What's All This Then?

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What's All This Then?

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The Last of the Just
by Andre Schwarz-Bart

Field-Tested by Megan Price

on the train in Paris, France


I spent eight hours in Paris yesterday - a perfectly, excellent day.

I left the house at 6:00 am and made the hour drive to La Rochelle to catch the train. I arrived, found my way from the Montparnasse station to the Marais district, walked to the Pompidou Center and stopped to have a coffee and croissant across from the museum. There was a light rain and it was warmish.

The museum had some great exhibits and I was attracted to two pieces in particular. One, "Man with a Guitar," painted by Georges Braque and the other I can’t recall: It looked as if the canvas was torn and the color was spreading from the inside out onto the canvas. It was supposed to be a portrait of someone. After a bit I headed upstairs to the cafe at the top of the museum with a clear view of the city; the grey weather made everything cinematic. I had a meal of grilled vegetables and mozzarella, a small melted chocolate cake with a little vanilla ice cream, and a coffee. The food, the view and the restaurant music put me in a wonderfully moody state.

I looked on my map to see what other places I could visit in the neighborhood and saw that the Jewish museum of art and history was just a few blocks away. I had an hour before I needed to head back to the TGV station. After a bit of searching I found the museum, which had an English—version audio tour, saw some interesting pieces, learned about traditions and artists and realized I need to become educated about Emile Zola and Alfred Dreyfus.

After the museum, I wandered around the Marais, picked up a gift and headed back to the metro. When I arrived at the train station I still had an hour so I headed back out, no direction in particular, knowing I could use the Montparnasse Tower to find my way back. I went straight, stopped for coffee, walked some more, turned left, admired store fronts and shop windows, turned left again and ended up in front of the famous Montparnasse Cemetery. There seemed to be many access points so I wandered in, and walked by a tomb bearing my grandmother’s family name. Of all the places...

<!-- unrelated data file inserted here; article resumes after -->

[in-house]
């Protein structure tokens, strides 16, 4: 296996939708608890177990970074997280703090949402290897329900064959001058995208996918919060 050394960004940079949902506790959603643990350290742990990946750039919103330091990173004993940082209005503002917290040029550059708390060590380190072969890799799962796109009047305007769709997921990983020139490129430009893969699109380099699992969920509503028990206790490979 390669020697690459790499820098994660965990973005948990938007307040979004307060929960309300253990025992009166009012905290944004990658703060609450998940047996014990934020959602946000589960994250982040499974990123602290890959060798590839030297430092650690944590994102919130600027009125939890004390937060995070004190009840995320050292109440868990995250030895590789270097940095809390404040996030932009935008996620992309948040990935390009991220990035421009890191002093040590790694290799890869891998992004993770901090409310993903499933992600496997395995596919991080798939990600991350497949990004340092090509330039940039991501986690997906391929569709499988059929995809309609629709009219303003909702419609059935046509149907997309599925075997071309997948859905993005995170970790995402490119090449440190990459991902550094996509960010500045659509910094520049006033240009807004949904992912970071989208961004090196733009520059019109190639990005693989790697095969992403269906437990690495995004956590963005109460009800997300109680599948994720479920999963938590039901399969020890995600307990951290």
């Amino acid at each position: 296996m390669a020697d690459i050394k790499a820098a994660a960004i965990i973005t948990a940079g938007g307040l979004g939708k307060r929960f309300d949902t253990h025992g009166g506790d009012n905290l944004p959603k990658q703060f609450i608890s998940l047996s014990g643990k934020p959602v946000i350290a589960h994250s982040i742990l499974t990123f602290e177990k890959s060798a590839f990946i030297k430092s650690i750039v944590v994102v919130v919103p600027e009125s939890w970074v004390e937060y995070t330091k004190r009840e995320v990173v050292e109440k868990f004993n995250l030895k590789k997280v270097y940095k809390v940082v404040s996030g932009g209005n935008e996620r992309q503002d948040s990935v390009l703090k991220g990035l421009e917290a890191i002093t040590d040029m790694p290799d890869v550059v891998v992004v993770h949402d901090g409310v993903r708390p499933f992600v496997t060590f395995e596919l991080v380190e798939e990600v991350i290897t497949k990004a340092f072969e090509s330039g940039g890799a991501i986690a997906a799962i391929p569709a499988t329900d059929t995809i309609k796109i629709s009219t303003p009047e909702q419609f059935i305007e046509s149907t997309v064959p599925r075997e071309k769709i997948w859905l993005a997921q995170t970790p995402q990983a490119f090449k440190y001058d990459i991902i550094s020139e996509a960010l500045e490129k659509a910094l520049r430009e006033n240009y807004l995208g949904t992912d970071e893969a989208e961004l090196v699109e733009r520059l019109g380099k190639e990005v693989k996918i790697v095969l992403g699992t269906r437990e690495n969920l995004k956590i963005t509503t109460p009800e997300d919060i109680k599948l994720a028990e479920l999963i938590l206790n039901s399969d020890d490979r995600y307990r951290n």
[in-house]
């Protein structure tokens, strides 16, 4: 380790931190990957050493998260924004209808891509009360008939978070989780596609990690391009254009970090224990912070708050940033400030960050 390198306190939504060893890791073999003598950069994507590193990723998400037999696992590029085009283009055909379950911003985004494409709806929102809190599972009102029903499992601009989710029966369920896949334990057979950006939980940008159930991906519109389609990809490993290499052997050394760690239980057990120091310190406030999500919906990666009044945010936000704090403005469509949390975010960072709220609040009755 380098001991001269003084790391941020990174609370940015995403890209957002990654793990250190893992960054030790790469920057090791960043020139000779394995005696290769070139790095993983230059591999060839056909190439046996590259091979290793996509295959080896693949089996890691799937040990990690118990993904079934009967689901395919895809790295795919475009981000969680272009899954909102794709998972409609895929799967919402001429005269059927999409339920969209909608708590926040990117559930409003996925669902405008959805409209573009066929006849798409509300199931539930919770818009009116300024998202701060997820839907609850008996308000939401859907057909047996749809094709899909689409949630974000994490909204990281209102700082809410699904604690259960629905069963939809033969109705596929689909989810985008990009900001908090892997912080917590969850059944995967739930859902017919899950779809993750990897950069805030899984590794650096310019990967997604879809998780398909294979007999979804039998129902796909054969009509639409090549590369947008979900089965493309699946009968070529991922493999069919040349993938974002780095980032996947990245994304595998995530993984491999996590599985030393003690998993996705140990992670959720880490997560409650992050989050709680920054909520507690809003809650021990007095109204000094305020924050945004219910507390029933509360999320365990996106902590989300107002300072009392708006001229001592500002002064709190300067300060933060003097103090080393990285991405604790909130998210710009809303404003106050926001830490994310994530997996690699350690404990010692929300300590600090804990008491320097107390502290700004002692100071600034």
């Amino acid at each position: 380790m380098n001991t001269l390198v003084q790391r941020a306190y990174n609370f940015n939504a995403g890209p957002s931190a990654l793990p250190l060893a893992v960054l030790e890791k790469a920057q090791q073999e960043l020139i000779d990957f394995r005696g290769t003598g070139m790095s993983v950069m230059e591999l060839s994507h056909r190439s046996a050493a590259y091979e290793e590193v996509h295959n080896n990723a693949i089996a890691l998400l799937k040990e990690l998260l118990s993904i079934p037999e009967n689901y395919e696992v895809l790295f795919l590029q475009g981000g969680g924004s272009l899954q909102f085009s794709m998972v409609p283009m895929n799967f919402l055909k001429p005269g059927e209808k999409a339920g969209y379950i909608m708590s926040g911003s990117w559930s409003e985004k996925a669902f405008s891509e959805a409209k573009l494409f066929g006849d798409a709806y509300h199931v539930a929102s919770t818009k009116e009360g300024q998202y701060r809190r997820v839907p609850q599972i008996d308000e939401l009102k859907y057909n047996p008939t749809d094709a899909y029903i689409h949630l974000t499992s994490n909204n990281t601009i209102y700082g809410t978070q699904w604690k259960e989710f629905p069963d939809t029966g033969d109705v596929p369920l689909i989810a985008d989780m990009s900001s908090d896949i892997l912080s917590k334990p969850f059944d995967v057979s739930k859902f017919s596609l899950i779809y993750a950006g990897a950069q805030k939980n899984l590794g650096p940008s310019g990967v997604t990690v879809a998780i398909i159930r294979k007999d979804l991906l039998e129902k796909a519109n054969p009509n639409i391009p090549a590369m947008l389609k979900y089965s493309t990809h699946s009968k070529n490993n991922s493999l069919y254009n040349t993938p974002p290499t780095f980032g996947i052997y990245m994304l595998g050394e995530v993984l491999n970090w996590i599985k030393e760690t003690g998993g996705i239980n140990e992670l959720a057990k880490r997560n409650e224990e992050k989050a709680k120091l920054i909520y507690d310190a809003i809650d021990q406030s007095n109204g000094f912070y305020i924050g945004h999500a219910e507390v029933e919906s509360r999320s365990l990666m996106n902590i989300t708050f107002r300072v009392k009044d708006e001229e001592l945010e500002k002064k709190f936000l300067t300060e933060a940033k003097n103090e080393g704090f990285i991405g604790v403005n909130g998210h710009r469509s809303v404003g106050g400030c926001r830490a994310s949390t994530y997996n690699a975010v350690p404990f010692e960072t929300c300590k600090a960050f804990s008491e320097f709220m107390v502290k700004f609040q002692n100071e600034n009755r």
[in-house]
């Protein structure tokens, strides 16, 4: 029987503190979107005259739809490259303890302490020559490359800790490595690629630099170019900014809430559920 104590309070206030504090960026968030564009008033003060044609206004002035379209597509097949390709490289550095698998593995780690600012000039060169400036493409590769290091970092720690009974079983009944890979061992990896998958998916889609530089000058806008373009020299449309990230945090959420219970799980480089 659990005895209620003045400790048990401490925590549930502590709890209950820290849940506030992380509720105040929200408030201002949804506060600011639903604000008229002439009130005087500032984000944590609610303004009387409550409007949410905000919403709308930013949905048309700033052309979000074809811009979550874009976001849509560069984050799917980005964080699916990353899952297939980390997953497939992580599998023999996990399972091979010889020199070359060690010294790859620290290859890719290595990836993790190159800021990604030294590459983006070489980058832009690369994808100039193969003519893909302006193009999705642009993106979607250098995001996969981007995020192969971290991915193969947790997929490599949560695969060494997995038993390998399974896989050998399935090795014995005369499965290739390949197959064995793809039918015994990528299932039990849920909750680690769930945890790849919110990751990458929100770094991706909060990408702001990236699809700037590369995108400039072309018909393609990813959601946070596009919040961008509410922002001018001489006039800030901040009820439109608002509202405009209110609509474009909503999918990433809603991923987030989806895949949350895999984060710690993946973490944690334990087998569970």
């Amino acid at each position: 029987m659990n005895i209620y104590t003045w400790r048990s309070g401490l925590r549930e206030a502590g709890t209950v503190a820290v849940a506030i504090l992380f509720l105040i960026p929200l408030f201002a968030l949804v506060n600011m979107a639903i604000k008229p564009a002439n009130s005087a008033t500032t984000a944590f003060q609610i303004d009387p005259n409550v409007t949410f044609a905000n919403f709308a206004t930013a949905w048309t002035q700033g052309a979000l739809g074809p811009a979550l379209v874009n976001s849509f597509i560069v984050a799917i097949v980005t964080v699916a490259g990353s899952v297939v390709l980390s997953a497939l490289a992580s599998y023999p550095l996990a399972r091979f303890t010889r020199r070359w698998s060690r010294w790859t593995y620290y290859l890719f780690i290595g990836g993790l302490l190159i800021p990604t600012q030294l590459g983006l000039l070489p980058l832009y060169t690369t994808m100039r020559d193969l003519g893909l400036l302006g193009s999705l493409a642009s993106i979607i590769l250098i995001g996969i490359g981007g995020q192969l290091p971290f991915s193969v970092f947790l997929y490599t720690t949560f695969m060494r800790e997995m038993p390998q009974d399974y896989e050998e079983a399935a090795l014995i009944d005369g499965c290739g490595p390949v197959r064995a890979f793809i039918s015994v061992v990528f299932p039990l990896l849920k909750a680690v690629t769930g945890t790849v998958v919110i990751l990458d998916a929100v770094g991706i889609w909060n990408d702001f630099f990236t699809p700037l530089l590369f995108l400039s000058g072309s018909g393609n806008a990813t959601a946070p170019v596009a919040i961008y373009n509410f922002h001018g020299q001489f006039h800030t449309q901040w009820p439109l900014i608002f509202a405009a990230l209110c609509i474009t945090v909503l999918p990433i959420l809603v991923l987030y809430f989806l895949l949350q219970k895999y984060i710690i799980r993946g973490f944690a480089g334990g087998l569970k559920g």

I had about a half hour left, looked up and saw that the tower seemed to be awfully far away, so I started to hoof it, walking fast to the corner of the cemetery where I hoped there would be an opening. When there wasn’t one I began a slow jog in uncomfortable shoes, over to where I had seen one earlier. A security guard came running towards me gesturing that I need to stop running. I pointed at my watch and apologized. It turned out I was only about five minutes from the station, so I took my time from there getting back.

I had brought the novel I'm reading, The Last of the Just, to finish on the train. It’s based on the legend of the Thirty—Six Just Men, the Lamed Vov, who carry the suffering of the world. It traces the Levy family, from the 1100s to the Holocaust, each generation of which contains one of the Just Men. At one point Ernie Levy, the last of the just men, has moved to Paris and is living in the Marais, the district I had just visited. As I was reading I traced the places he visited and followed his walks through the streets on the map of Paris I had brought. To say that the last part of the story is moving would certainly be an understatement. It’s a swirling of emotion, love, hate, fear, suffering and acceptance that I’m really failing to describe here.

The clarity I felt on that train ride home was exceptional.

Megan Price is a San Franciscan who loves to travel. She chronicled her family’s journey abroad on her now somewhat defunct blog L’Aventure des Price—Dickersons, which she hopes to pick up again as new adventures arise.

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